Acer Altos easyStore review
The small business desktop NAS appliance market is already highly competitive, so it’s going to take something special for newcomers to make their mark. The A-Listed Thecus N5200 RouStor does this with its unbeatable range of features, while in this exclusive review we see that Acer’s new Altos easyStore still has value high on its agenda. This puts it up against Buffalo’s new TeraStation Pro II in the price wars, but the easyStore has a few tricks up its sleeve that centre around workstation backup and system restoration.
Installation is aided by the bundled Storage System Console utility, which provides quick access to the appliance’s web interface. The latter is nicely designed, although at this stage a strong feeling of déj vu set in: a subsequent investigation revealed that the easyStore is similar to the EScon (formerly LapiStor) RAIDmate NAS and is, in fact, a Lanner Electronics NS04-4110. What makes the easyStore special is it’s the only desktop storage solution that utilises the iSCSI protocol for remote file and system backup and recovery.
During the wizard-assisted setup, you choose an array type. The appliance supports RAID0, 1, 10 and 5 and you can have a triple-disk array with hot-standby. Next, you need to decide how space is to be distributed for general network shares and for workstation backup. The system defaults to 200GB for shares, and Acer recommends you leave this setting until you see how much room your backups take up, as you can expand shared storage into unused space later on.For NAS operations, the easyStore supports Windows, Linux, Unix and Macintosh clients, and access security can be handled by a local user and group database or by integrating with an AD server. User quotas aren’t supported and all you can do with shares is decide who has full or read-only access to them. FTP services can be enabled, but these only give users remote access to the public folder and their own directory.
It gets far more interesting for workstation backup, as the appliance comes with a two-user copy of FalconStor’s DiskSafe Express utility. You’ll need to download the freely available iSCSI initiator from Microsoft first, but don’t worry if you’re unfamiliar with iSCSI: once you’ve installed the initiator you can forget about it, as all target logons are handled automatically.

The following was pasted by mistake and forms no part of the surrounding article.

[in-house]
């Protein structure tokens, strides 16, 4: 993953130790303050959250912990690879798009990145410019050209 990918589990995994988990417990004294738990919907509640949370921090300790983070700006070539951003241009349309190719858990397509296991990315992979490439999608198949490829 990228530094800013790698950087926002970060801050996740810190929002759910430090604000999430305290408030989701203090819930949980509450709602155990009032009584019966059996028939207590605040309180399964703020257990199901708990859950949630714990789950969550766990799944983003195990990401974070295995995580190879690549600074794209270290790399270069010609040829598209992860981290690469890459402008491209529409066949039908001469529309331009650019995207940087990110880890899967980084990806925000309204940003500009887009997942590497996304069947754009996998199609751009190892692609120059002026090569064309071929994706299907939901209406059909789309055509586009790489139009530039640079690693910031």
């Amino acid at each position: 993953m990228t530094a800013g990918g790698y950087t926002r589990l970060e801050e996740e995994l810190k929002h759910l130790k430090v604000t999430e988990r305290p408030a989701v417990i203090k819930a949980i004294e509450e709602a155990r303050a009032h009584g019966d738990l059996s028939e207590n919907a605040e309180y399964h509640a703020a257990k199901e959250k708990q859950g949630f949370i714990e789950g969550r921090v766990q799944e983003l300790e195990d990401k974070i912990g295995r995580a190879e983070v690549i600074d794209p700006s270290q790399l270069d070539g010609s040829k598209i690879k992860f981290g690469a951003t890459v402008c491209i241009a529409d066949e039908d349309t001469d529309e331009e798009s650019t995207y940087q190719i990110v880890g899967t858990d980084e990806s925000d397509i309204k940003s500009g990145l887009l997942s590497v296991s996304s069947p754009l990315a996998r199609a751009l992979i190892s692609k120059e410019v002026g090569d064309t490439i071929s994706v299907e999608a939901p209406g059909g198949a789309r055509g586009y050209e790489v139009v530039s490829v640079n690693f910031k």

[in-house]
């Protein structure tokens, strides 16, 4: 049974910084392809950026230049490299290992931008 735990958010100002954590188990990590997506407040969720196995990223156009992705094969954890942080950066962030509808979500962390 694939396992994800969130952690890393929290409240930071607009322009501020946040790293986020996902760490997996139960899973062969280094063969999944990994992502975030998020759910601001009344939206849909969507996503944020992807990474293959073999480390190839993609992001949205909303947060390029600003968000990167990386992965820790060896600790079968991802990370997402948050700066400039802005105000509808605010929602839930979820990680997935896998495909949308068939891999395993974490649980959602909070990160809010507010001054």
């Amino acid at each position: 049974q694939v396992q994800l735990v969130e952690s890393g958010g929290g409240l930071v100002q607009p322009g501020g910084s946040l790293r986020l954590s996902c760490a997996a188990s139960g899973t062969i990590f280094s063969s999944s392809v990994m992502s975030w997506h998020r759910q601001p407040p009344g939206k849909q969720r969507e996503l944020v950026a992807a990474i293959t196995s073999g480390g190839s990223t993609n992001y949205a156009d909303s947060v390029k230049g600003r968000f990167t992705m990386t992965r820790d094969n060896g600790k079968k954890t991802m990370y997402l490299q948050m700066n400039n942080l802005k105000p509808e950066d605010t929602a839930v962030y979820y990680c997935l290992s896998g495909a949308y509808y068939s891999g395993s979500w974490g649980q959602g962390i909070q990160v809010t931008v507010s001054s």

Your first task is to create a backup, and a wizard helps choose the drives or partitions to be secured, the appliance they’re to be copied to and a daily schedule. Note that dynamic disks aren’t supported and only a maximum of four versions of a drive or partition can be maintained on the appliance. If you run daily backups, you’ll only be able to recover data up to four days old, so bear this in mind when setting up backup schedules.
DiskSafe handles all initiator access, so once a backup starts it enables the iSCSI protocol, creates a target on the appliance, logs onto it and backs up the selected data to the virtual drive. During backup job creation, you’re asked for a password that’s used for iSCSI CHAP authentication. So far, so good, but the easyStore didn’t impress during our performance tests. Securing a 7.8GB system partition took 16 minutes for an average speed of only 8.3MB/sec, while a 49GB data partition took more than an hour to secure at a rate of 13.5MB/sec. Even so, once the initial backup has been completed all subsequent backups only send changes to the appliance. We copied a new 23MB folder to our system partition and the next backup took only 3 minutes to complete.